The amount of reptiles inside of Scid Howard’s house outnumber the human residents five-to-one.
He has geckos, salamanders, blue belly lizards and snakes: a king snake, a couple ring-necked snakes, and even a rattlesnake that he caught and domesticated. Like, with his bare hands.
Howard isn’t a zoologist, nor a wildlife preservationist. He’s just a guy from East Oakland who’s always had an affinity for wildlife.
The plastic toy animals that his mother bought for him when he was a kid were seeds sewn into his heart, and they’ve now sprouted into his full-blown passion. He has glass cages and large plastic cases that house all kinds of animals, some caught in the wild and some store-bought.
“This is a breeding colony,” Howard told me as he opened one of the cases. “I’ve got three different animals in here: snakes, salamanders, and tarantulas.”
“Tarantulas?! Like, spiders?” I uttered.
“Yeah, you want to see one?” he calmly retorted.
“Hell yeah, I want to see one; I don’t want to hold one, though,” I said, still a little startled.
“Na, you don’t want to hold these,” he cautioned. “They’re venomous and they will attack.”
Dumbfounded, I said, “Why do you have tarantulas in your house if they’re venomous?”
He nonchalantly replied, “I’ve got a rattlesnake over there. I like venomous animals, I’ve always had a thing for…”
“Living on the wild side,” I finished his sentence for him.
I asked him about the leaves and shrubbery, “Where’d you get this?” He said, “It’s all from outside. I tried to make it look like what you see in the Oakland Hills; people walk past this stuff all the time and don’t know that it’s full of snakes.”
He went back to poking through the large container of reptiles and arachnids, and said, “Yeah, these all came from Oakland, bruh. Right here, up Keller Road.”
And in the very next sentence, he casually told me, “Right now I’m in the process of looking for a mountain lion, so I can record it.”
And that’s Scid Howard in a handbag. Snakes, spiders and mountain lions—oh my.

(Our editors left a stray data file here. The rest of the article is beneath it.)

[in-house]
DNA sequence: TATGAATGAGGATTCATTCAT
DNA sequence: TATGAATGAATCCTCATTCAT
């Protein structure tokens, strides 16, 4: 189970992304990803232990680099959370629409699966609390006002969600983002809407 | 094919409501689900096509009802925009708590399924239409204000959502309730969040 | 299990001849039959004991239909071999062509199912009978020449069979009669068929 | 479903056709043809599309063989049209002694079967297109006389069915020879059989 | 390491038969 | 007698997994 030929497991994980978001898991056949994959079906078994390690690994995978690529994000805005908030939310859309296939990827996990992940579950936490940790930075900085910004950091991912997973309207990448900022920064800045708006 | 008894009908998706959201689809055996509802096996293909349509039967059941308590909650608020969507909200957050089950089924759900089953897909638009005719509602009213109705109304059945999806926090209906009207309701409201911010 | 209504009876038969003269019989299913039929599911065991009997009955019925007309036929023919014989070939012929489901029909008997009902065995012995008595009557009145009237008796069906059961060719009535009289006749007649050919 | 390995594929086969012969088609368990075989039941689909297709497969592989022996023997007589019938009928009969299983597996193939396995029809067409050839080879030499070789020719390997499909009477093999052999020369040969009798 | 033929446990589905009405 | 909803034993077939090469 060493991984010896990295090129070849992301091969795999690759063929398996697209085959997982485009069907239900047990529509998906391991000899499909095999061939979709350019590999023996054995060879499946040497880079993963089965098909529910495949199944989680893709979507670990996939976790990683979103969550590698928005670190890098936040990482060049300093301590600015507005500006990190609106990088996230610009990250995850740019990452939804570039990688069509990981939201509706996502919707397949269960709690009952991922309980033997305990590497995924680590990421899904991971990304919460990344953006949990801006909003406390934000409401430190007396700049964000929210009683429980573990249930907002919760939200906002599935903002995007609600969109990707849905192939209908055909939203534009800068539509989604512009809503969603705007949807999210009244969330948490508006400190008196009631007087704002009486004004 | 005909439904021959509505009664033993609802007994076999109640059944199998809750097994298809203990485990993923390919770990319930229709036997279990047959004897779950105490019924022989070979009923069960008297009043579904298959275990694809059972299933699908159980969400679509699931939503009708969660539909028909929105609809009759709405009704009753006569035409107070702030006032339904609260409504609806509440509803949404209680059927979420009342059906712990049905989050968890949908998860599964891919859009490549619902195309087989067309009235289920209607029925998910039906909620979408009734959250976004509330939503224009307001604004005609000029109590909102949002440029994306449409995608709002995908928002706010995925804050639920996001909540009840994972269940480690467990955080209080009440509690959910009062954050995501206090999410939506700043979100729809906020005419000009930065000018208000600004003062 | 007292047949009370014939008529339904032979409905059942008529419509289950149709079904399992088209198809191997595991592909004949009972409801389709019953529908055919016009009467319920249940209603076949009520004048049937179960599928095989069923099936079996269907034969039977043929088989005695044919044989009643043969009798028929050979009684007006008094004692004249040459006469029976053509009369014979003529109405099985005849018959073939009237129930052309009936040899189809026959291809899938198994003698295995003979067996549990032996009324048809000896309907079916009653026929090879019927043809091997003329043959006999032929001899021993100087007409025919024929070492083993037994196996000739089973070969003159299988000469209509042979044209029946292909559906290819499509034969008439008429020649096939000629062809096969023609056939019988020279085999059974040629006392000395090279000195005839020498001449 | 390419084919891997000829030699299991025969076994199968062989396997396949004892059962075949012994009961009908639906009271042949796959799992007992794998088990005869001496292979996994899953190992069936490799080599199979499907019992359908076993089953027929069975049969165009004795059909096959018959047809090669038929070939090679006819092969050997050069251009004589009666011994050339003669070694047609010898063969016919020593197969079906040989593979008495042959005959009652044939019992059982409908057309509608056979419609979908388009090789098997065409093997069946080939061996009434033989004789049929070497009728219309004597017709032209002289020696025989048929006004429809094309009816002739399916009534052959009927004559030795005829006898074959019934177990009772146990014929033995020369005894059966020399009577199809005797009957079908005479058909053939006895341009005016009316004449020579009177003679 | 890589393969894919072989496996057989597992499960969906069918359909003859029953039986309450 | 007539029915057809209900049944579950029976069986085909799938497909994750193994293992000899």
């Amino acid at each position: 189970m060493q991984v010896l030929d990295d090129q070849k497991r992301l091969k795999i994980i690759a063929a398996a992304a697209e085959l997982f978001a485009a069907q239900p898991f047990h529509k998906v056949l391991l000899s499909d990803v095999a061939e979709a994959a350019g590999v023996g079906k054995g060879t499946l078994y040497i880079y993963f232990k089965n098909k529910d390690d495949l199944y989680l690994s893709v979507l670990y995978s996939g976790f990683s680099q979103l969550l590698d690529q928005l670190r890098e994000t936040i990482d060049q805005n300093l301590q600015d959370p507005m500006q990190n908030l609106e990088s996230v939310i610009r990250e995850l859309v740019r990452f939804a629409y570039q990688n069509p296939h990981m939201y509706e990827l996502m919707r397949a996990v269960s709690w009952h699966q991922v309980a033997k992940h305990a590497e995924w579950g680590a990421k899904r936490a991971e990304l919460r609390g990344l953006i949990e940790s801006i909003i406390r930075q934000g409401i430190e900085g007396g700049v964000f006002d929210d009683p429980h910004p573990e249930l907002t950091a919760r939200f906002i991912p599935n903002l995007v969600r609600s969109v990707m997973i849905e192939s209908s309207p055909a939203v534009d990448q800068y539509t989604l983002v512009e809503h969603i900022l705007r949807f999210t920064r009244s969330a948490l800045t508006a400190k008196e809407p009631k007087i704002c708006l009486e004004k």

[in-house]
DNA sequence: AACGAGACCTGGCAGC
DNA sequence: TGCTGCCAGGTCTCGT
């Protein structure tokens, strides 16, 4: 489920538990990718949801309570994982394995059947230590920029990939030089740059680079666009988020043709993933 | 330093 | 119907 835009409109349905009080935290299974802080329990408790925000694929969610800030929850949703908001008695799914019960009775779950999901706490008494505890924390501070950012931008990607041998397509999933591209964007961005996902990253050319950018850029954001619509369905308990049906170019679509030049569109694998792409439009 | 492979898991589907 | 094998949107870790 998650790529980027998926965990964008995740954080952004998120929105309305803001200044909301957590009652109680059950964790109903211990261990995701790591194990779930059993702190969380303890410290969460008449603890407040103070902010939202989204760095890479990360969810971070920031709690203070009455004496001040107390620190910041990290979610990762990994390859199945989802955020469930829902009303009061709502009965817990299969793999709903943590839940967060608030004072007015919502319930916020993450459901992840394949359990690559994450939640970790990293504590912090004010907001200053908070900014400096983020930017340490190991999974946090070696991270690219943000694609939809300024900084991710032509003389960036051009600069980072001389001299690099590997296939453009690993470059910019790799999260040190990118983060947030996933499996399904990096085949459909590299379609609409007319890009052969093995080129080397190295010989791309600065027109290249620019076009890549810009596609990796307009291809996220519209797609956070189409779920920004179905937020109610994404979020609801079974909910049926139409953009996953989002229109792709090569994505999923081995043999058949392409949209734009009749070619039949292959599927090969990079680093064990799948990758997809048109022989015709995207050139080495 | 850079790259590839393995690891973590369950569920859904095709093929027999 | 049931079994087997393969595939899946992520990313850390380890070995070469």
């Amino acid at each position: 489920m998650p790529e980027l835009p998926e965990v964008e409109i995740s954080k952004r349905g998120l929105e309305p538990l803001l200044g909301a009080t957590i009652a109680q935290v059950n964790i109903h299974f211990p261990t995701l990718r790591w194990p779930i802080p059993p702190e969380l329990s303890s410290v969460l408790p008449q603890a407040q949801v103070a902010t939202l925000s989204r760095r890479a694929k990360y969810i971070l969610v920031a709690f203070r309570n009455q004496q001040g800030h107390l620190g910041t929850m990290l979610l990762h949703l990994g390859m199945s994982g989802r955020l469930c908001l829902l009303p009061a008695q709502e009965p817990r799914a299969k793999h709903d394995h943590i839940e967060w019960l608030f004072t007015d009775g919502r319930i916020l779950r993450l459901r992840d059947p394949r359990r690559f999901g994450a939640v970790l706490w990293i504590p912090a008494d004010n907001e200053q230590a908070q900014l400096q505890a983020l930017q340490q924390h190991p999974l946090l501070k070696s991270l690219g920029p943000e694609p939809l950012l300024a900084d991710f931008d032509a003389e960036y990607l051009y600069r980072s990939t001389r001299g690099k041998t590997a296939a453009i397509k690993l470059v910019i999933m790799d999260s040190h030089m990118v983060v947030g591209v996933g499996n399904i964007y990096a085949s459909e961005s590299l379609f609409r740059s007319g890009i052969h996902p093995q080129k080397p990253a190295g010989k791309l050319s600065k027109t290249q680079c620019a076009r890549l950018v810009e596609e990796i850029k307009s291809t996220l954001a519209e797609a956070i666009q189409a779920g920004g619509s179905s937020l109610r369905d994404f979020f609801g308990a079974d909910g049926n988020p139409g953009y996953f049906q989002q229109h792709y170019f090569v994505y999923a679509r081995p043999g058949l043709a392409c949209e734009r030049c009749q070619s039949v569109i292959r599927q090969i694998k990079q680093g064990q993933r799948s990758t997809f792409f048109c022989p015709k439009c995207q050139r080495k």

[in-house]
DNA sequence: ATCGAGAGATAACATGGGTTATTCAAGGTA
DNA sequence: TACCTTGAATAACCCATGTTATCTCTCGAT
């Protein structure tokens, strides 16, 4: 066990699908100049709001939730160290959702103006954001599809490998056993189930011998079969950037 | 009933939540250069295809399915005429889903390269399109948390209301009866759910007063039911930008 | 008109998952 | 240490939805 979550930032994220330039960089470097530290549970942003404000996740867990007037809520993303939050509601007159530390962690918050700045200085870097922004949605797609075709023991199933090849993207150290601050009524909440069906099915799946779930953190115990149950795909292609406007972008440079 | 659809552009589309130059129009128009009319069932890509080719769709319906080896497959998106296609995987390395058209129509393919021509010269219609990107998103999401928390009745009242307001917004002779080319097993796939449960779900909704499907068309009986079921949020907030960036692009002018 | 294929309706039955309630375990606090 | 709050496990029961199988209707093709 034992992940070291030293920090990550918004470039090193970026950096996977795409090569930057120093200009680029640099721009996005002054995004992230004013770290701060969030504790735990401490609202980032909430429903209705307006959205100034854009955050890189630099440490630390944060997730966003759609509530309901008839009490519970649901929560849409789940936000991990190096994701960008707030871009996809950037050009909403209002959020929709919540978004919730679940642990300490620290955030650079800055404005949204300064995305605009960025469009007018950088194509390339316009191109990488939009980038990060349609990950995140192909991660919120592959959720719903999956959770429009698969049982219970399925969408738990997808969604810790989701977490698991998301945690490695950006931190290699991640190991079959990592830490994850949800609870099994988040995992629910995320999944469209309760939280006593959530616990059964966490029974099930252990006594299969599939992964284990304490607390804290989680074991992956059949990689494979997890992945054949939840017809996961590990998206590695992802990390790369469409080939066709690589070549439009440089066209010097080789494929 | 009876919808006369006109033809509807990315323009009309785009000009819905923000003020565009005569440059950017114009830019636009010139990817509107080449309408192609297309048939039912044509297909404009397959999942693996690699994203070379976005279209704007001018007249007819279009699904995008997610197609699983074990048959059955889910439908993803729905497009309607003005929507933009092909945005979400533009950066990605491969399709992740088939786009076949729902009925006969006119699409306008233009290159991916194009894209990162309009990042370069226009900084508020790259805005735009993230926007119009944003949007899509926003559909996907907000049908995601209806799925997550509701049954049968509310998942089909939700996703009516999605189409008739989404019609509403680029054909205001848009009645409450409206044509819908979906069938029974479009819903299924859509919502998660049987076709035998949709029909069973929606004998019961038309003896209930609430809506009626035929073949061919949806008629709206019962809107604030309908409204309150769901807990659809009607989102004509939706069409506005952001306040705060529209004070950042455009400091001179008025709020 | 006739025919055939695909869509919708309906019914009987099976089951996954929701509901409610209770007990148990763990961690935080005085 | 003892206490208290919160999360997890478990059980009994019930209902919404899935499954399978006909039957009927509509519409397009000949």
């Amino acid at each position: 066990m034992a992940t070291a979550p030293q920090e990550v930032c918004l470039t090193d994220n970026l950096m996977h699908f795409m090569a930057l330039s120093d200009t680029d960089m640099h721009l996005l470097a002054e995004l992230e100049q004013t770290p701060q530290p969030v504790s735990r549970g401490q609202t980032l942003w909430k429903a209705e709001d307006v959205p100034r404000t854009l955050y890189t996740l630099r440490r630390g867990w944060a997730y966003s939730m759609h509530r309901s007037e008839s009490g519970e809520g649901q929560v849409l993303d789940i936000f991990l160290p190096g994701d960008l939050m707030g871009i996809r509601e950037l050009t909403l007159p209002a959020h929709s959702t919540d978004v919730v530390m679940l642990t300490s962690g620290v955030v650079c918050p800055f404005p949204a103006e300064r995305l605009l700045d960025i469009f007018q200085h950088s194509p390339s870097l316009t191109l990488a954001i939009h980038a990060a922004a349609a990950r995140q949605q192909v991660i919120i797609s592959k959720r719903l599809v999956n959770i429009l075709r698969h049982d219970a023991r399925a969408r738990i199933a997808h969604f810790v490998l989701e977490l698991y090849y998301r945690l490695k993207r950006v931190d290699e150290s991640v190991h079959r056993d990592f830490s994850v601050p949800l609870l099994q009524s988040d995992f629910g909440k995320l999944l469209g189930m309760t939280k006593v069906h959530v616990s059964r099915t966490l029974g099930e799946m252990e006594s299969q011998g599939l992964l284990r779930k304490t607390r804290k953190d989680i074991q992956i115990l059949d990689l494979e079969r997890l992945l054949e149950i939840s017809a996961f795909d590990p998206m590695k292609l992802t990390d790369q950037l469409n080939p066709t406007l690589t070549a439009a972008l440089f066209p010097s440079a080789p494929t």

I’m fascinated with Howard’s story because he’s an African American man from the ‘hood who loves the great outdoors; and he’s not the only one. While the popular narrative that people of color, specifically African Americans, don’t like the outdoors is slowly being chipped away through organizations like OutdoorAfro and Facebook groups dedicated to POC hikes, my guy Scid takes it to the next level. He eclipses the narrative that we don’t like hiking, camping, getting in tune with nature. He toes the line of being a Dr. Doolittle / Crocodile Hunter type—and he does it all with a gold-toothed smile and locs as long as some of the snakes he owns.
He’s a real East Oakland kid. He’s been to sideshows, had run-ins with the law, and has lost close friends to gun violence; one even died in his arms.
It’s this pain that he exorcises in the great outdoors.
“All that stress: your homeboy getting shot, the police harassing you, racism, all of that shit goes out the door when you’re in the woods, bruh, because it’s so quiet.” He took a seat in his vivarium-styled living room, and continued to talk. “All you hear is the trees and the animals. And then you start to make connections. People think I’m crazy, but I’m starting to make more connections with animals.”
There are some people who think he’s slightly off his rocker. When I told a friend I was doing a story on him, they referred to him as "Father Nature."
Yet people are fascinated by his deep appreciation for the wildlife native to the East Bay; his 20,000 followers on Instagram are evidence of that. In his videos, he lifts logs looking for snakes, and films families of bobcats.
“Why aren’t you scared?” I asked him.
“Because I’m the number-one predator,” he said, without hesitation. “I’m from Oakland, we’re dodging bullets. Think I’m going to be scared of a damn wildcat?”
By exploring nature and using green spaces for mental health purposes, Howard is a prime example of why the June 5 vote on Proposition 68 is important. Among other things, if passed, the ballot measure would grant $200 million toward local parks (on a per-capita basis), allocate $725 million to park poor neighborhoods and grant $218 million toward improving public access to parks.
Howard, whose favorite park is Redwood Heights, where he says he has secret spots (and has discovered some ancient Native American ruins), is in favor of funding the upkeep and improvement of local parks.
He’s also a big proponent of exposing young students of color to the benefits of indulgence in nature, as he wants to develop curriculum and speak at schools in the near future.
With each adventure, Scid dispels myths and inspires those who tune into his wildlife channel on social media and YouTube.
At his house, before I left, he told me, “They assume Oakland is all about sideshows, pimping, hustling, selling dope, smoking weed, going to the clubs... we’re always stereotyped to be a certain way. But we are all talented in our own ways. I happen to know nature very well... I’ve found my purpose. I can’t see myself doing anything else.”
He then stepped outside with me into the neighborhood, the flatlands of Deep East Oakland. As we got closer to my car, he couldn’t help but to point to a grassy hill above 82nd Boulevard and say, “There’s all kinds of alligator lizards up there.”